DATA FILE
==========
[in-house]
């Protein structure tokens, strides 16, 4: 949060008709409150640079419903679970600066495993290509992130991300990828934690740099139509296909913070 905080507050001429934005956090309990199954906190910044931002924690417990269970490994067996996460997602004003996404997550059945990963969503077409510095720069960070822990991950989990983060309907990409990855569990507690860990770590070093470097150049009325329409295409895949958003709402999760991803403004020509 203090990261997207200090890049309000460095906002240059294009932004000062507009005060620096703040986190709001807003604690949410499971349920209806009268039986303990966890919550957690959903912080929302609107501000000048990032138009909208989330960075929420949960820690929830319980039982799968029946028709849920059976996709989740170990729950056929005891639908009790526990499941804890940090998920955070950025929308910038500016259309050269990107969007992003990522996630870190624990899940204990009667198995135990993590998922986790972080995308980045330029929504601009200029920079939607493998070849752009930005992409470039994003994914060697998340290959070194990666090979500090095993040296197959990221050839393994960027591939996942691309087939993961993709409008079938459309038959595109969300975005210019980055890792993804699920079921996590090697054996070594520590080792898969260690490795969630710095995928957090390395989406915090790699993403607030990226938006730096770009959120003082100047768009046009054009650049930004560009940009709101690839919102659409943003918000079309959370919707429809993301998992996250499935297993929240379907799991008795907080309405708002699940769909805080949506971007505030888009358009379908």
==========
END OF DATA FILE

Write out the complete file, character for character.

[in-house]
């Protein structure tokens, strides 16, 4: 949060008709409150640079419903679970600066495993290509992130991300990828934690740099139509296909913070 905080507050001429934005956090309990199954906190910044931002924690417990269970490994067996996460997602004003996404997550059945990963969503077409510095720069960070822990991950989990983060309907990409990855569990507690860990770590070093470097150049009325329409295409895949958003709402999760991803403004020509 203090990261997207200090890049309000460095906002240059294009932004000062507009005060620096703040986190709001807003604690949410499971349920209806009268039986303990966890919550957690959903912080929302609107501000000048990032138009909208989330960075929420949960820690929830319980039982799968029946028709849920059976996709989740170990729950056929005891639908009790526990499941804890940090998920955070950025929308910038500016259309050269990107969007992003990522996630870190624990899940204990009667198995135990993590998922986790972080995308980045330029929504601009200029920079939607493998070849752009930005992409470039994003994914060697998340290959070194990666090979500090095993040296197959990221050839393994960027591939996942691309087939993961993709409008079938459309038959595109969300975005210019980055890792993804699920079921996590090697054996070594520590080792898969260690490795969630710095995928957090390395989406915090790699993403607030990226938006730096770009959120003082100047768009046009054009650049930004560009940009709101690839919102659409943003918000079309959370919707429809993301998992996250499935297993929240379907799991008795907080309405708002699940769909805080949506971007505030888009358009379908």